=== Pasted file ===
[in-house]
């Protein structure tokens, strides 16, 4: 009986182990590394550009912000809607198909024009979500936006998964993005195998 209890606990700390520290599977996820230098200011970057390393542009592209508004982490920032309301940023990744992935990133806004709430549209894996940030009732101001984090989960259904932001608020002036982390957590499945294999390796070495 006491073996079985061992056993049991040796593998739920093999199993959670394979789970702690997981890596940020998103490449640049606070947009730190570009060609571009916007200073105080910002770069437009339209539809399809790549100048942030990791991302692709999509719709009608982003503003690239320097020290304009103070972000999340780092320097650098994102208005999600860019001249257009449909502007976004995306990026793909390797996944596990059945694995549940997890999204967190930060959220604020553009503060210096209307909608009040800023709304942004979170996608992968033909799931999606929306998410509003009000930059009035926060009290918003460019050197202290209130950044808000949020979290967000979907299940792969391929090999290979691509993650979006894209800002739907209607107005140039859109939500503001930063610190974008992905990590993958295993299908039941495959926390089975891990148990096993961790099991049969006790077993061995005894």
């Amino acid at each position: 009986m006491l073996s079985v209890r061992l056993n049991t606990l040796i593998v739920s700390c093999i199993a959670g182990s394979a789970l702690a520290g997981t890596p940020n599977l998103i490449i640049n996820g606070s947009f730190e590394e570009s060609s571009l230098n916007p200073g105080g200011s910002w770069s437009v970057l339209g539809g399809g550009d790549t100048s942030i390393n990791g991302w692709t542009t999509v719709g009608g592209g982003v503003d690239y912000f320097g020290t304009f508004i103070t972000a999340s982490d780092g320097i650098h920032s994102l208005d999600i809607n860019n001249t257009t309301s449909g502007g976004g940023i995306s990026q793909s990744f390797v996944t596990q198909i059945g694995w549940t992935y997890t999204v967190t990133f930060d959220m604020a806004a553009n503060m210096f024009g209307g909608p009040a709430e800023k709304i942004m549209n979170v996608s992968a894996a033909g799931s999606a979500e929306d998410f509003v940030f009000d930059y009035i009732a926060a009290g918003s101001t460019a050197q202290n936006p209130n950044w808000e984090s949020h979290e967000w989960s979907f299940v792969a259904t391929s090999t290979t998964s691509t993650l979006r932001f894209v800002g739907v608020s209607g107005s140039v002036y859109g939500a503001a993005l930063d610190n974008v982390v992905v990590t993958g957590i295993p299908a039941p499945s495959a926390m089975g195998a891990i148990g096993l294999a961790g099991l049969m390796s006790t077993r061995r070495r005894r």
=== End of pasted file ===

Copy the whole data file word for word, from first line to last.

[in-house]
């Protein structure tokens, strides 16, 4: 009986182990590394550009912000809607198909024009979500936006998964993005195998 209890606990700390520290599977996820230098200011970057390393542009592209508004982490920032309301940023990744992935990133806004709430549209894996940030009732101001984090989960259904932001608020002036982390957590499945294999390796070495 006491073996079985061992056993049991040796593998739920093999199993959670394979789970702690997981890596940020998103490449640049606070947009730190570009060609571009916007200073105080910002770069437009339209539809399809790549100048942030990791991302692709999509719709009608982003503003690239320097020290304009103070972000999340780092320097650098994102208005999600860019001249257009449909502007976004995306990026793909390797996944596990059945694995549940997890999204967190930060959220604020553009503060210096209307909608009040800023709304942004979170996608992968033909799931999606929306998410509003009000930059009035926060009290918003460019050197202290209130950044808000949020979290967000979907299940792969391929090999290979691509993650979006894209800002739907209607107005140039859109939500503001930063610190974008992905990590993958295993299908039941495959926390089975891990148990096993961790099991049969006790077993061995005894």
């Amino acid at each position: 009986m006491l073996s079985v209890r061992l056993n049991t606990l040796i593998v739920s700390c093999i199993a959670g182990s394979a789970l702690a520290g997981t890596p940020n599977l998103i490449i640049n996820g606070s947009f730190e590394e570009s060609s571009l230098n916007p200073g105080g200011s910002w770069s437009v970057l339209g539809g399809g550009d790549t100048s942030i390393n990791g991302w692709t542009t999509v719709g009608g592209g982003v503003d690239y912000f320097g020290t304009f508004i103070t972000a999340s982490d780092g320097i650098h920032s994102l208005d999600i809607n860019n001249t257009t309301s449909g502007g976004g940023i995306s990026q793909s990744f390797v996944t596990q198909i059945g694995w549940t992935y997890t999204v967190t990133f930060d959220m604020a806004a553009n503060m210096f024009g209307g909608p009040a709430e800023k709304i942004m549209n979170v996608s992968a894996a033909g799931s999606a979500e929306d998410f509003v940030f009000d930059y009035i009732a926060a009290g918003s101001t460019a050197q202290n936006p209130n950044w808000e984090s949020h979290e967000w989960s979907f299940v792969a259904t391929s090999t290979t998964s691509t993650l979006r932001f894209v800002g739907v608020s209607g107005s140039v002036y859109g939500a503001a993005l930063d610190n974008v982390v992905v990590t993958g957590i295993p299908a039941p499945s495959a926390m089975g195998a891990i148990g096993l294999a961790g099991l049969m390796s006790t077993r061995r070495r005894r």